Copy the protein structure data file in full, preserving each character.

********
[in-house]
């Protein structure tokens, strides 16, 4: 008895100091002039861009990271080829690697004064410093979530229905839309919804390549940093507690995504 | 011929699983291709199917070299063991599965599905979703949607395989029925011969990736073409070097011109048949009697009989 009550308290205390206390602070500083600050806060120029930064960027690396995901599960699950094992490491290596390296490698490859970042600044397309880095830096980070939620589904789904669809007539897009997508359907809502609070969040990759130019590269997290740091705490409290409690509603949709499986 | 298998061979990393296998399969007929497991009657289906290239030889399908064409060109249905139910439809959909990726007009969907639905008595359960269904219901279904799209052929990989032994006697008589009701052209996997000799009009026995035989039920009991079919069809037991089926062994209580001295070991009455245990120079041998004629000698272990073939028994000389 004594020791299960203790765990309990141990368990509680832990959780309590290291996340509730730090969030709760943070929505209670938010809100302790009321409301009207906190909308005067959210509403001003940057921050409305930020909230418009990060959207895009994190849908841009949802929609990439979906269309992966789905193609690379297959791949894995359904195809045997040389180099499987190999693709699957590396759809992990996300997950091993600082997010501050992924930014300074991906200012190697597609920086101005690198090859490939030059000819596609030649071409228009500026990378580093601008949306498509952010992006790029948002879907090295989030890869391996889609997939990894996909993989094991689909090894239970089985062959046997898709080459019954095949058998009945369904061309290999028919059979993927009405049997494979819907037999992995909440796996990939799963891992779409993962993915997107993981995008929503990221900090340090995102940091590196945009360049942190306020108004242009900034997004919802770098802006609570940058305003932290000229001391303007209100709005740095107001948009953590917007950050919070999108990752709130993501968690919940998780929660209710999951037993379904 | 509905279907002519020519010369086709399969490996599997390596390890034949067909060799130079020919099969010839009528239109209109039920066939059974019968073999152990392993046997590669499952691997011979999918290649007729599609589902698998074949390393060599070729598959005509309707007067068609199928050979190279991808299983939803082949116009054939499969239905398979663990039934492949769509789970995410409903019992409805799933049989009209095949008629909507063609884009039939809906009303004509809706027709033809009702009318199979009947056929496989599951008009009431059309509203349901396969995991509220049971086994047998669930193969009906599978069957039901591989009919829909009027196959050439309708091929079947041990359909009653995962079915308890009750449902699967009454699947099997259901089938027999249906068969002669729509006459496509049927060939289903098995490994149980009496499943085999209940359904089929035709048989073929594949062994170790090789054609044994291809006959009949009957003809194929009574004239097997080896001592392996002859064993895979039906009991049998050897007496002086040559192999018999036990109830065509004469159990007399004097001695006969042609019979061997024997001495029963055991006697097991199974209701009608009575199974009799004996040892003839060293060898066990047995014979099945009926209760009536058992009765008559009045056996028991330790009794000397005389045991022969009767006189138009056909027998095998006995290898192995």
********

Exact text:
[in-house]
């Protein structure tokens, strides 16, 4: 008895100091002039861009990271080829690697004064410093979530229905839309919804390549940093507690995504 | 011929699983291709199917070299063991599965599905979703949607395989029925011969990736073409070097011109048949009697009989 009550308290205390206390602070500083600050806060120029930064960027690396995901599960699950094992490491290596390296490698490859970042600044397309880095830096980070939620589904789904669809007539897009997508359907809502609070969040990759130019590269997290740091705490409290409690509603949709499986 | 298998061979990393296998399969007929497991009657289906290239030889399908064409060109249905139910439809959909990726007009969907639905008595359960269904219901279904799209052929990989032994006697008589009701052209996997000799009009026995035989039920009991079919069809037991089926062994209580001295070991009455245990120079041998004629000698272990073939028994000389 004594020791299960203790765990309990141990368990509680832990959780309590290291996340509730730090969030709760943070929505209670938010809100302790009321409301009207906190909308005067959210509403001003940057921050409305930020909230418009990060959207895009994190849908841009949802929609990439979906269309992966789905193609690379297959791949894995359904195809045997040389180099499987190999693709699957590396759809992990996300997950091993600082997010501050992924930014300074991906200012190697597609920086101005690198090859490939030059000819596609030649071409228009500026990378580093601008949306498509952010992006790029948002879907090295989030890869391996889609997939990894996909993989094991689909090894239970089985062959046997898709080459019954095949058998009945369904061309290999028919059979993927009405049997494979819907037999992995909440796996990939799963891992779409993962993915997107993981995008929503990221900090340090995102940091590196945009360049942190306020108004242009900034997004919802770098802006609570940058305003932290000229001391303007209100709005740095107001948009953590917007950050919070999108990752709130993501968690919940998780929660209710999951037993379904 | 509905279907002519020519010369086709399969490996599997390596390890034949067909060799130079020919099969010839009528239109209109039920066939059974019968073999152990392993046997590669499952691997011979999918290649007729599609589902698998074949390393060599070729598959005509309707007067068609199928050979190279991808299983939803082949116009054939499969239905398979663990039934492949769509789970995410409903019992409805799933049989009209095949008629909507063609884009039939809906009303004509809706027709033809009702009318199979009947056929496989599951008009009431059309509203349901396969995991509220049971086994047998669930193969009906599978069957039901591989009919829909009027196959050439309708091929079947041990359909009653995962079915308890009750449902699967009454699947099997259901089938027999249906068969002669729509006459496509049927060939289903098995490994149980009496499943085999209940359904089929035709048989073929594949062994170790090789054609044994291809006959009949009957003809194929009574004239097997080896001592392996002859064993895979039906009991049998050897007496002086040559192999018999036990109830065509004469159990007399004097001695006969042609019979061997024997001495029963055991006697097991199974209701009608009575199974009799004996040892003839060293060898066990047995014979099945009926209760009536058992009765008559009045056996028991330790009794000397005389045991022969009767006189138009056909027998095998006995290898192995």